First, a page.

In English, many things are named after a particular country – but have you ever wondered what those things are called in those countries?
1(praise) empalagoso(praise) exagerado(gratitude/manner) excesivamente efusivo
- If the fulsome apologies coming from the Labour leadership are for excessive force used upon an elderly man then apologies are right and proper.
- But there can seldom have been more fulsome affair than the $275 a head extravaganza last week to celebrate John Howard's 30 years in parliament.
- And in Congress politics, fulsome flattery and obsequious loyalty play a vital role.
- Following a telephone discussion with US President Bush the same day, Clark was pleased to report his ‘very, very fulsome appreciation’ of her government's support.
- Yet the adulation of the rich and famous is surely as fulsome as ever.
- King's lack of fulsome appreciation for McQuesten's accomplishments indicates the tepid relationship between the two men.
- The international adjudicating panel was impressed by students and external partners who were as one in their fulsome praise of the Institute.
- The rhetoric wasn't new, but the response from the audience was unequivocal, with even the wavering Frank Fahey, and the chain smoking Martin Cullen, fulsome in their support.
- One of those two points, the narrow yet yawning gap that separated the teams at the end, was scored by centre-forward Brian O'Meara, and he too paid fulsome tribute to the valiant vanquished.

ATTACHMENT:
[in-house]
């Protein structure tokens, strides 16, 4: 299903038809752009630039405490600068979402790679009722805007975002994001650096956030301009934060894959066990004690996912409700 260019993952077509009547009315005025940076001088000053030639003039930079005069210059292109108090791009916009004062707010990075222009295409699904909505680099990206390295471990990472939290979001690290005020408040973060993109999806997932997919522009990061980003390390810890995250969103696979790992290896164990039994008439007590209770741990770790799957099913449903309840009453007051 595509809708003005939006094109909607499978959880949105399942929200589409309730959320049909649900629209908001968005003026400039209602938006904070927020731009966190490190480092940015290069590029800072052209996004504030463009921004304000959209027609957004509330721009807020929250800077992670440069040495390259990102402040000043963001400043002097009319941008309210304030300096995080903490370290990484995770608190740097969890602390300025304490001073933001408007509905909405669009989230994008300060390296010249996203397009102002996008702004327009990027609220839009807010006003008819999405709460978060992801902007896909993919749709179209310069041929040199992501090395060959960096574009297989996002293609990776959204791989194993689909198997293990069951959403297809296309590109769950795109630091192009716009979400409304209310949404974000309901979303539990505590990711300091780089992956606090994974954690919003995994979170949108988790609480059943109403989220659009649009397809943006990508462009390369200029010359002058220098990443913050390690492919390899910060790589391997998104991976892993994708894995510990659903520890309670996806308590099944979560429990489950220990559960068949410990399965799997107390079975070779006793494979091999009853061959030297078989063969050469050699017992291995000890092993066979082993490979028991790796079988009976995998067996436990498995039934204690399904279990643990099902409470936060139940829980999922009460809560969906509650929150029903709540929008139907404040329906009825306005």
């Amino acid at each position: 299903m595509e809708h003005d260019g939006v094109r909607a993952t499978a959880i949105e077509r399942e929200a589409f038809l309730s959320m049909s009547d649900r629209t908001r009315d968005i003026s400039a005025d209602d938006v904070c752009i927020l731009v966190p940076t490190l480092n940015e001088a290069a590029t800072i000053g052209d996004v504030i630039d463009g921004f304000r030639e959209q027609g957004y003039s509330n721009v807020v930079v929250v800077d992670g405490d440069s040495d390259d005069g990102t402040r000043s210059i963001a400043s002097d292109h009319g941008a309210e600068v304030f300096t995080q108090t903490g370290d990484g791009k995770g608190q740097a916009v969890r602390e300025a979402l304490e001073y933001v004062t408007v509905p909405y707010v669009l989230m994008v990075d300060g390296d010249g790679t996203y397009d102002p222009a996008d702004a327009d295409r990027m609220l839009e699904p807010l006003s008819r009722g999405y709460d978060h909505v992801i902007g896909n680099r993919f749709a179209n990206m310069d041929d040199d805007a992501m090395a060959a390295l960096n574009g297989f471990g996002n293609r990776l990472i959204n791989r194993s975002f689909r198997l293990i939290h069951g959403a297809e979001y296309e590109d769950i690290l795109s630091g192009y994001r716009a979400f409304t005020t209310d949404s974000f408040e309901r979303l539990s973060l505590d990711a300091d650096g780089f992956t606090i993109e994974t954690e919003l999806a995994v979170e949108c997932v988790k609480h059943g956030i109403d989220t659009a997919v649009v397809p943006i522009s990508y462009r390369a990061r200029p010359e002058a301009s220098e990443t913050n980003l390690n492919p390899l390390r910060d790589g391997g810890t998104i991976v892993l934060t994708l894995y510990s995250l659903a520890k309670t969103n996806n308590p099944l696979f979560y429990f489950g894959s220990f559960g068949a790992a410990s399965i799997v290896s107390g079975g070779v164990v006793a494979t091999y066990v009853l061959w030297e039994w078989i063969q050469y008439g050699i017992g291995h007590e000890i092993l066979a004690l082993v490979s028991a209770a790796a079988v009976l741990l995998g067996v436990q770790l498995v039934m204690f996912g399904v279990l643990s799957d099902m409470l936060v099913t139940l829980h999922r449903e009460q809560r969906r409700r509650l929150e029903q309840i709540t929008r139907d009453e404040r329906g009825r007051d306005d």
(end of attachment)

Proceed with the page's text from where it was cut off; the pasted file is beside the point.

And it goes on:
- If the compliment seems fulsome, it must be remembered that Meres has higher praise and more of it for Shakespeare's fellow Warwickshireman, Michael Drayton.
- The audience on opening night with fulsome in their appreciation of yet another very fine production by Waterford Dramatic Society.
- Fundraising for the new organ, which came from Scotland, was organised by Rainsford and he was fulsome in his appreciation of all the generous donors.
- For all that, though, there is something rather strained and artificial about the fulsome praise of America that one gets from O'Keeffe and many other defenders of American liberal democracy.
- Others just want praise: the more enthusiastic and fulsome, the better.
- Encouraged by success, he went to Rome, collected rich patrons, and with fulsome flattery won, but failed to keep, the favour of the tyrant Domitian.
- From her, it seemed perfectly proper, and not even fulsome, just a nice compliment.
- It would be reasonable for him to make a fulsome apology.
- Critics in Britain appear to be having an ongoing contest to see who can offer this writer the most lavishly fulsome praise.
- Even so, Keegan has been effusive and fulsome in his praise of Pearce's contribution both on and off the field.
- The comparisons are obvious - and Duffy is fulsome in his praise for the Stones - but there's an important difference: while the Stones continue to make new music, who's actually interested in hearing it?
- Nor was Steve Cotterill fulsome in his support of the referee's actions, saying: ‘The referee has made a decision in the best interests of all the players and we can't really argue with that.’
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